The purpose of this webinar is to introduce American Indian, Alaska Native, and Native Hawaiian communities to evidence-based health promotion programs and illustrate best practices from these communities currently offering programs. In this webinar, presenters will engage in a dialogue to address these questions as well as offer examples of programs that successfully resolved some of these challenges in American Indian, Alaska Native, and Native Hawaiian communities.
This webinar will help identify two existing evidence-based health promotion programs that can be linked to serve their community, and identify two potential challenges in linking an evidence-based health promotion program to an American Indian, Alaska Native, or Native Hawaiian community. Listeners will show how to assess existing and available resources, policies, programs, practices, and interventions.
Featured speakers are Jennie R. Joe, PhD, MPH, MA (Navajo); Kate Lorig, DrPH; and representatives from the Intertribal Council of Arizona; Wisdom Warriors Washington, Hawaii, and more. In this event, participants will be able to distinguish an EBP from one that is not evidence-based, identify at least three ways that their community can benefit from EBPs, link with existing programs, adapt programs to fit within the community, and identify possible challenges.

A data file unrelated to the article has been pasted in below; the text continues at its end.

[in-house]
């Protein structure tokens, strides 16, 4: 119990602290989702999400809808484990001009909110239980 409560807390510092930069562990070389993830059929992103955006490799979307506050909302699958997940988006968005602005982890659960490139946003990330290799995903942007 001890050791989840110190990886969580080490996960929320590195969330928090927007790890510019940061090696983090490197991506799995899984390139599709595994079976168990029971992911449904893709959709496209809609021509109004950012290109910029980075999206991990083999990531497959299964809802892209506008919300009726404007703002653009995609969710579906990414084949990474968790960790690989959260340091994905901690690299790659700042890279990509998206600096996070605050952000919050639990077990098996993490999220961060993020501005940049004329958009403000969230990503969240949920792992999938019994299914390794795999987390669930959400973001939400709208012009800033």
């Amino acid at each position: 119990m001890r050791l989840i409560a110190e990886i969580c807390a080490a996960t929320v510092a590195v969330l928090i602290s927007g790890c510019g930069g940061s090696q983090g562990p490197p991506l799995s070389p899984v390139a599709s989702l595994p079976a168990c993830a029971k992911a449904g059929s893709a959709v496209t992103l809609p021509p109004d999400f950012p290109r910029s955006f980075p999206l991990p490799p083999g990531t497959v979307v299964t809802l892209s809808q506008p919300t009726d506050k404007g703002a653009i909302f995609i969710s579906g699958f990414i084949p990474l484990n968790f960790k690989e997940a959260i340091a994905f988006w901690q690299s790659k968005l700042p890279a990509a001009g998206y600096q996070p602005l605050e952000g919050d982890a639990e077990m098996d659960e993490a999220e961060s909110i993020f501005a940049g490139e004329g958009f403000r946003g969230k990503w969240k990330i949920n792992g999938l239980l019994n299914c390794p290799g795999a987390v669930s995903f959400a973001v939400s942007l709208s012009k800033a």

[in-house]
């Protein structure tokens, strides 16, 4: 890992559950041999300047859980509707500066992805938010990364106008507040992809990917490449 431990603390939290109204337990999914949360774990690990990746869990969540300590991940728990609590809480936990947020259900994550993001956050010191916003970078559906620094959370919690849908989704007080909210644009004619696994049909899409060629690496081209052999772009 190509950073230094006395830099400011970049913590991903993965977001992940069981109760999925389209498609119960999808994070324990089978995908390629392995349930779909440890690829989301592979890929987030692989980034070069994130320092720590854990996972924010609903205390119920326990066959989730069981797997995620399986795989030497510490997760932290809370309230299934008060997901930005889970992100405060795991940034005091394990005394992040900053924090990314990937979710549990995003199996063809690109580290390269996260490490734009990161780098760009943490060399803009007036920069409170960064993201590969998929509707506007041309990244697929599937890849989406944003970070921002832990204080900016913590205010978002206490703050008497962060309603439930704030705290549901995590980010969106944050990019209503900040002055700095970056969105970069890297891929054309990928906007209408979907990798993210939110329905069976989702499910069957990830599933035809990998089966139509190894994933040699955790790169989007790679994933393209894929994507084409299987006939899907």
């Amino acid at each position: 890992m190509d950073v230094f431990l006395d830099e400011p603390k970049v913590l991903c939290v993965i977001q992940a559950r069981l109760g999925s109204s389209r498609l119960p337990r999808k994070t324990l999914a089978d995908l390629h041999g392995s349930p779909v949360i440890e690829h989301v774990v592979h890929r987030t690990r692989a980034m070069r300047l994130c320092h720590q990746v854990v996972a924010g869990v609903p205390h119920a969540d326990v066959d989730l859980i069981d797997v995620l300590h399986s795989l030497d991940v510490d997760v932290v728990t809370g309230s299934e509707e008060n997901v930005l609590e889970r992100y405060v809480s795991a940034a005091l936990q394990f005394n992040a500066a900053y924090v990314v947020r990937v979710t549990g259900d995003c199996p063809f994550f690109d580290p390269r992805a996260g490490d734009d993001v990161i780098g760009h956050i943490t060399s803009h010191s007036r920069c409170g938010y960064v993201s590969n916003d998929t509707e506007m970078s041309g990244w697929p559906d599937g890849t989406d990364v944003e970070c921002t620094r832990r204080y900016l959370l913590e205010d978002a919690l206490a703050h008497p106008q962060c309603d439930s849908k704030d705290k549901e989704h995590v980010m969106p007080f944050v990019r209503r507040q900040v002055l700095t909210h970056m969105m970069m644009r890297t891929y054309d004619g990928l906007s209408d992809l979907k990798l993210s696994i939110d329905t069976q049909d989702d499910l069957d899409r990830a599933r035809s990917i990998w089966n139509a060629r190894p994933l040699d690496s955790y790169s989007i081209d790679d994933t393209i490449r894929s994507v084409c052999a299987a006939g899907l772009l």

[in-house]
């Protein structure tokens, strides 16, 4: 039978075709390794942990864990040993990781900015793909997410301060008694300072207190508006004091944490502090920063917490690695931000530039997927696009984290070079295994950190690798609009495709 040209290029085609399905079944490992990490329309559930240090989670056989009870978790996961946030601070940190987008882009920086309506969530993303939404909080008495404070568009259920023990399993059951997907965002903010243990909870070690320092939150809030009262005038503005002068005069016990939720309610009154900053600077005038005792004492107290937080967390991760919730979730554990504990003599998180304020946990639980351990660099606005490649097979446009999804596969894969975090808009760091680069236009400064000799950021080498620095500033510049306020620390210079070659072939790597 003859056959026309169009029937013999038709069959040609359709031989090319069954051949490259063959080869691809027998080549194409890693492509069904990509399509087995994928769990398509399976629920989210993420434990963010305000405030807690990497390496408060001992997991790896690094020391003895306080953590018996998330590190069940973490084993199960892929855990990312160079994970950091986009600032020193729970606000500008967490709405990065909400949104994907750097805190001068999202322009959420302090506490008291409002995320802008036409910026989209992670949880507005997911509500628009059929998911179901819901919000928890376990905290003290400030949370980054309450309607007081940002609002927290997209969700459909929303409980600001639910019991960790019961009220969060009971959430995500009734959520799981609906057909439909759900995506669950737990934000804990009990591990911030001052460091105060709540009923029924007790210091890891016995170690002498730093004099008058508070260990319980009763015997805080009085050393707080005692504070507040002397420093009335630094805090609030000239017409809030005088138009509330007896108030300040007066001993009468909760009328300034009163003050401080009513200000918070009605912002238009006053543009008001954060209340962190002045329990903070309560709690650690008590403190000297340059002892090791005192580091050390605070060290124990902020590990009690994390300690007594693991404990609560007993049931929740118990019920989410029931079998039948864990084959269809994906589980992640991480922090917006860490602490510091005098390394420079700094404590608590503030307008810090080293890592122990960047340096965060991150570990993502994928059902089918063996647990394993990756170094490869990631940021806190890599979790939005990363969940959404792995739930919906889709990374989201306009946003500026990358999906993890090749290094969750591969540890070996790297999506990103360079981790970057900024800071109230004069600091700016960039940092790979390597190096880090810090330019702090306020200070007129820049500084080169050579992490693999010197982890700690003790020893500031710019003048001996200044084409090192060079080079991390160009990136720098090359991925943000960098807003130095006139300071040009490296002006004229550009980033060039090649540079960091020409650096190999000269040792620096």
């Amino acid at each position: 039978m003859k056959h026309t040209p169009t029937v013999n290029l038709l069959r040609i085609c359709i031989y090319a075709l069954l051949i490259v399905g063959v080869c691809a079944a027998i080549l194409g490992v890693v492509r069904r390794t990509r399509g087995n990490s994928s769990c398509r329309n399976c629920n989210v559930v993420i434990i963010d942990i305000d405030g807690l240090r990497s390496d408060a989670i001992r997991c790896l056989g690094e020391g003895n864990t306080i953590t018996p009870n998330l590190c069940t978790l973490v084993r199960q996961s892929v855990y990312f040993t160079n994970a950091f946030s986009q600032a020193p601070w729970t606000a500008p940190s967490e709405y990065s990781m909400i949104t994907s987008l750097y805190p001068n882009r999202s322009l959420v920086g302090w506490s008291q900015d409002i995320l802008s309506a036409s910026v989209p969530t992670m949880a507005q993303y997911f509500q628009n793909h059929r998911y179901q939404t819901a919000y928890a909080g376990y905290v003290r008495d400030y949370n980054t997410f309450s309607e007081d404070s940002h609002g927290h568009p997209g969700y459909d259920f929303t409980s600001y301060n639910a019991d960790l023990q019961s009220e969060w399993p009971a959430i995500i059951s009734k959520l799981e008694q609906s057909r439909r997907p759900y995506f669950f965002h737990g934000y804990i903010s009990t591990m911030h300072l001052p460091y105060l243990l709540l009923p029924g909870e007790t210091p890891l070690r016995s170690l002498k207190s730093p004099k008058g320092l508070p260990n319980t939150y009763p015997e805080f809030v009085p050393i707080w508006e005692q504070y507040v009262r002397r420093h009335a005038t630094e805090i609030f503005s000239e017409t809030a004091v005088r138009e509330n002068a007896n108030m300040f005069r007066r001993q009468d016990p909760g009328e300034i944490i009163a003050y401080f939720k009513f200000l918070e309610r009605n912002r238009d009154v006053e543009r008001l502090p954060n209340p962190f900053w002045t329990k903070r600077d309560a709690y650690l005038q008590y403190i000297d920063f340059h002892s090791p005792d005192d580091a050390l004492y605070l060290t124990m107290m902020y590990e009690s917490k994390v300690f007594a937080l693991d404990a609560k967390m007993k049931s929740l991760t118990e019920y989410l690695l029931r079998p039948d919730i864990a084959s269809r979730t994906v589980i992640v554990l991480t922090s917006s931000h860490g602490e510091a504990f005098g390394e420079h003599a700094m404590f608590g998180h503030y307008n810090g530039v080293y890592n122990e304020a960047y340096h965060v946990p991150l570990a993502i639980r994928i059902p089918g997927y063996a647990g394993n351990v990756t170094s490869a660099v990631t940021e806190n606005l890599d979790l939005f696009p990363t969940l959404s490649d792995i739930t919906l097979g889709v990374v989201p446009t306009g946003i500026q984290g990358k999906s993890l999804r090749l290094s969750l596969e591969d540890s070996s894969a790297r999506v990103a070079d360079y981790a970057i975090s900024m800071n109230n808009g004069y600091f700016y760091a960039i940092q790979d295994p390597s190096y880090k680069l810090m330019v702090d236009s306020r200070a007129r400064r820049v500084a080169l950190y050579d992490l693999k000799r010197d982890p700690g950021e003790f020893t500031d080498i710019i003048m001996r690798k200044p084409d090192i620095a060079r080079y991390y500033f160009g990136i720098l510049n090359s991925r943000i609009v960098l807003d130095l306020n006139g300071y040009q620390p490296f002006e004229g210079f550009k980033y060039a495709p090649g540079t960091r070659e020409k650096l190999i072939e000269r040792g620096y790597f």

engAGED: The National Resource Center for Engaging Older Adults joins the National Indian Council on Aging (NICOA), the Administration for Community Living, and the Northern Cheyenne Tribe Title VI program for a webinar focused on social engagement interventions for American Indian, Alaska Native and Native Hawaiian elders.
Speakers share how Title VI Native American aging programs are creatively addressing social isolation during the COVID-19 pandemic to keep elders engaged. Larry Curley, executive director of NICOA, provides an overview of cultural considerations when working with American Indian and Alaska Native elders, with a particular focus on social isolation and culturally sensitive strategies to connect and engage with Native elders to address social isolation. Watch the recording below or click here for full slides.
Sue Chapman, director of the National Indian Council on Aging’s Senior Community Service Employment Program, talks about the causes of stress, the affect it can have on our bodies and healthy ways to manage it.
Check out this special “Telephone Town Hall” livestream on brain health with the National Indian Council on Aging (NICOA), AARP and the Global Council on Brain Health.
NICOA Executive Director Larry Curley, AARP’s Mashell Sourjohn of community outreach and Sarah Lock of policy and brain health, discuss the five pillars of brain health and debunking myths about the aging brain.
Find out how you and your loved ones can maintain your brain health as you age.